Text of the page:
UH alert warns of online predators
By Loren Moreno
Advertiser Staff Writer
By Loren Moreno
University of Hawai'i-Manoa officials are considering ways to educate students about online predators following a recent report that a student said she was sexually assaulted in her dorm room by a man she met on the Internet.
Neal Sakamoto, chief of security at UH-Manoa, said the university is discussing a plan, which could include issuing an advisory warning students about the dangers of inviting people they meet online to their dorm rooms.
"We're in the very early stages of discussing ways to handle situations like this," Sakamoto said.
UH-Manoa campus security issued an alert Friday about a female student who had met a person online and reported being sexually assaulted by him in her dorm room.
The student apparently had been communicating with the man online and "after a period of time" had agreed to meet him off-campus, according to the alert. She said she later invited him to her on-campus dorm room and he raped her.
The alleged assault occurred three weeks ago but was not reported to campus security until last week, UH officials said. The case has been handed over to the Honolulu Police Department.
No arrests have been made, said UH officials.
"We take these issues very seriously, as you know, and we're doing what we can to continue to work on security for our students," said Kathy Cutshaw, vice chancellor for administration.
The university is hiring eight new security guards, which would boost the security force to about 40. The university has also been working to improve lighting across campus to enhance visibility and make pathways safer at night.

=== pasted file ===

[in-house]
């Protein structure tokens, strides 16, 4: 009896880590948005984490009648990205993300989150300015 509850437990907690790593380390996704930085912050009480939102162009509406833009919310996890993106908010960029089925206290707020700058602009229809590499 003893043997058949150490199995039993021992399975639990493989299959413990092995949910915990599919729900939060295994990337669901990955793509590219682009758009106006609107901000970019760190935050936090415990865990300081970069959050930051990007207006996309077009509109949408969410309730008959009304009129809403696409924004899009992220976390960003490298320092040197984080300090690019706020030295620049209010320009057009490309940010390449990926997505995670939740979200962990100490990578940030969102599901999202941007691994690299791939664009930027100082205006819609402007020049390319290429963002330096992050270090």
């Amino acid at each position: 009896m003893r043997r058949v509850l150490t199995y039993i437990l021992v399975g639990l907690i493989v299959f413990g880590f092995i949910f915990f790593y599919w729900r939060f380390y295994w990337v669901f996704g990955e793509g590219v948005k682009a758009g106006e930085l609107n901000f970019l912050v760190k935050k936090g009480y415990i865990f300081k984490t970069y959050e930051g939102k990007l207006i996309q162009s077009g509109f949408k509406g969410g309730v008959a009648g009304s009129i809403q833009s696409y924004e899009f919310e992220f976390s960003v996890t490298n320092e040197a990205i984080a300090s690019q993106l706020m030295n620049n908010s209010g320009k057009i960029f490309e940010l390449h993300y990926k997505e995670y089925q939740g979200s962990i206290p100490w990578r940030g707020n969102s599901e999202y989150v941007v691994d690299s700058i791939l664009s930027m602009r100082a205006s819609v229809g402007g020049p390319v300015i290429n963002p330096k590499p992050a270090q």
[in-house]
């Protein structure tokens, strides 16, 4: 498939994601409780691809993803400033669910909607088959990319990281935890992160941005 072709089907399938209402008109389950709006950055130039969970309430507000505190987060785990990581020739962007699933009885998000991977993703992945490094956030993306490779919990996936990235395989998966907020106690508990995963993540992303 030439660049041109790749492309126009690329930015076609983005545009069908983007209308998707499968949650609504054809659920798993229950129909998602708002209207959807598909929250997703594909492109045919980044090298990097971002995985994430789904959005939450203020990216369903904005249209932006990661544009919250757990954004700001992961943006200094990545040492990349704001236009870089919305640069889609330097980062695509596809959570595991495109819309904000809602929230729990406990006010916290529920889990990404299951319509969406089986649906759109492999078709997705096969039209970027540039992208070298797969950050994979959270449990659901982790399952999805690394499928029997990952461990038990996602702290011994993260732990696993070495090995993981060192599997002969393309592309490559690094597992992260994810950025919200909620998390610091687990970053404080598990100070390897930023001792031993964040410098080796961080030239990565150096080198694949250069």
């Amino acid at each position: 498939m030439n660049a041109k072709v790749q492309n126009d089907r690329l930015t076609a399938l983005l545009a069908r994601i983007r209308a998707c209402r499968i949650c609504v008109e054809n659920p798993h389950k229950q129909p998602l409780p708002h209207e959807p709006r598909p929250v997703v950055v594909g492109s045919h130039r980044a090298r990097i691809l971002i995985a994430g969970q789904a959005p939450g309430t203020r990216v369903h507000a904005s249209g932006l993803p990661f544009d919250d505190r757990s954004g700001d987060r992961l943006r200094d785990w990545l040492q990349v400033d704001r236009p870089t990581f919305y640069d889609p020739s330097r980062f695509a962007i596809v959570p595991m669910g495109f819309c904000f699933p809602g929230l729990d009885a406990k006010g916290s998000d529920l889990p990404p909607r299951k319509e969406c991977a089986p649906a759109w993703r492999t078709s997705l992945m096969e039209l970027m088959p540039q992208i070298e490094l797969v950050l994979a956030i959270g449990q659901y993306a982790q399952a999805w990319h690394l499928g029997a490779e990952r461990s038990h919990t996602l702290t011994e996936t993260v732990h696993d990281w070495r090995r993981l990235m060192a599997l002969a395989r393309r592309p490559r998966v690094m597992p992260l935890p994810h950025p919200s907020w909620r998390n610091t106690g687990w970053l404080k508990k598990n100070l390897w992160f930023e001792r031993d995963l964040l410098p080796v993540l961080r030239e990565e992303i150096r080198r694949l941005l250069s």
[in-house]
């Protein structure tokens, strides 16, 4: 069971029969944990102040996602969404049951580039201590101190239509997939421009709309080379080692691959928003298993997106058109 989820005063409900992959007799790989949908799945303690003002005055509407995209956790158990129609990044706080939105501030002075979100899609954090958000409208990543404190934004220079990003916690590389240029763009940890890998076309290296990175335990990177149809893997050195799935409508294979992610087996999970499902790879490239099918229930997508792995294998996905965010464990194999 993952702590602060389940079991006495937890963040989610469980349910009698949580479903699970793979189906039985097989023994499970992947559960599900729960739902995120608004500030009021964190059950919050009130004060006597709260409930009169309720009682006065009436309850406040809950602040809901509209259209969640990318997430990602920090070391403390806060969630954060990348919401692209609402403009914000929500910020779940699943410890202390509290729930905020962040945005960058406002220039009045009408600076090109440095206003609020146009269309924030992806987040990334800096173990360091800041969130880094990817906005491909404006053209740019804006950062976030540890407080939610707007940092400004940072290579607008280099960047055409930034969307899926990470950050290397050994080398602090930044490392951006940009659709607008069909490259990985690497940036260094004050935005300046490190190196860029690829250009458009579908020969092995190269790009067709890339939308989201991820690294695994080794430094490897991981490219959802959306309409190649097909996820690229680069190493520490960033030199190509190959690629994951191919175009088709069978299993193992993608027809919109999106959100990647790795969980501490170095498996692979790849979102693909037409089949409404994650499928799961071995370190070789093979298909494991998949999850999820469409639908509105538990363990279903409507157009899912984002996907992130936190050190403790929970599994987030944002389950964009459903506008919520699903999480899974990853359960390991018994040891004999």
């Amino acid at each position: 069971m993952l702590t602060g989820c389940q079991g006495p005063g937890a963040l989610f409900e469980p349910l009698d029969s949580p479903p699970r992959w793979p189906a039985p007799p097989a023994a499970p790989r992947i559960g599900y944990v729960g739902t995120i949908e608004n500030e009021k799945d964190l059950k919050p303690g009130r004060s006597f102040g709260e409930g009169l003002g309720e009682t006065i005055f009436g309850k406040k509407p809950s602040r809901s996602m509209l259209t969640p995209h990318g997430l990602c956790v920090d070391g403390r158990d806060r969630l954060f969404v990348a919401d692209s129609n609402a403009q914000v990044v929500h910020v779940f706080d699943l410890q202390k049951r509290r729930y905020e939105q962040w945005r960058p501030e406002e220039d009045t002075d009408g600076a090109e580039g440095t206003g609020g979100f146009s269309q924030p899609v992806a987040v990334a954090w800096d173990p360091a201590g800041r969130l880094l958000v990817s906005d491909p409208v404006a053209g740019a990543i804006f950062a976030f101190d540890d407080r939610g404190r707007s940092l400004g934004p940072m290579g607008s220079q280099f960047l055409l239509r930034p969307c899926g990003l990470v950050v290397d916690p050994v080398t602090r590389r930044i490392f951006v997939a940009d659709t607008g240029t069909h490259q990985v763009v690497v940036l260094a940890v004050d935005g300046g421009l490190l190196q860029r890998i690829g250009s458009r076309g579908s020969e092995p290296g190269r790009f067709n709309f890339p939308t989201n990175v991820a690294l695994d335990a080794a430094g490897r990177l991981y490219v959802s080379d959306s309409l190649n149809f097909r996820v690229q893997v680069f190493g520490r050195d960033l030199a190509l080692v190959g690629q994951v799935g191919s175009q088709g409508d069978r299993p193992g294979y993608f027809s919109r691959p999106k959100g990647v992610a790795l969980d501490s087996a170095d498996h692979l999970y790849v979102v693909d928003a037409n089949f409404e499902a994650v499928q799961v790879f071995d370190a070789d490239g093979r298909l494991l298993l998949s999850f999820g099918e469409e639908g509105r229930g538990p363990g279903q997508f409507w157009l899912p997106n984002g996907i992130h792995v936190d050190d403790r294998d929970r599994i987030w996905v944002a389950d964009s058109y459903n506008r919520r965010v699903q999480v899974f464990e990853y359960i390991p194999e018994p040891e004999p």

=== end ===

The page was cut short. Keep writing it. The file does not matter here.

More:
The university also recently hired Sakamoto, who has 18 years of experience with the state sheriff's office, as its chief of security, Cutshaw said.
Included in last week's security alert was a warning for students to be cautious when corresponding with people they meet online.
"There are many dishonest individuals who use the Internet for the wrong reasons. Please use extreme caution if you decide to have a face-to-face meeting," the alert said.
Jayne Bopp, UH project coordinator for the federally funded Program Against Violence to Women, said social networking Web sites such as Myspace.com have put a new wrinkle in the effort to combat sexual assaults.
"With Myspace, there has been some issues with people putting very personal information about themselves online. There are a lot of risks associated with that," she said.
Bopp said when students decide to meet people they chatted with online, they are going beyond the university's capability to combat sexual assaults.
"When it becomes a personal judgment call, like meeting someone online, that's where education comes in," Bopp said.
Bopp's program does provide mandatory awareness training about sexual assaults to new students, athletes and on-campus residents, but she said there should be more training about the dangers of sexual predators online.
"Some of these guys are very sophisticated criminals," she said.
Incidents of on-campus sexual assaults have apparently declined over the past two years, according to recent data released by the university. Last year, two assaults were reported, but when the number of assaults that occurred off-campus are factored in, that total rises to six. Three on-campus assaults were reported in 2004 and seven in 2003.
Bopp took issue with the statistics, stating that from her experience, more students are reporting sexual assaults.
"The more you talk about sex assaults on-campus, the more likely victims will be to come forward," she said.
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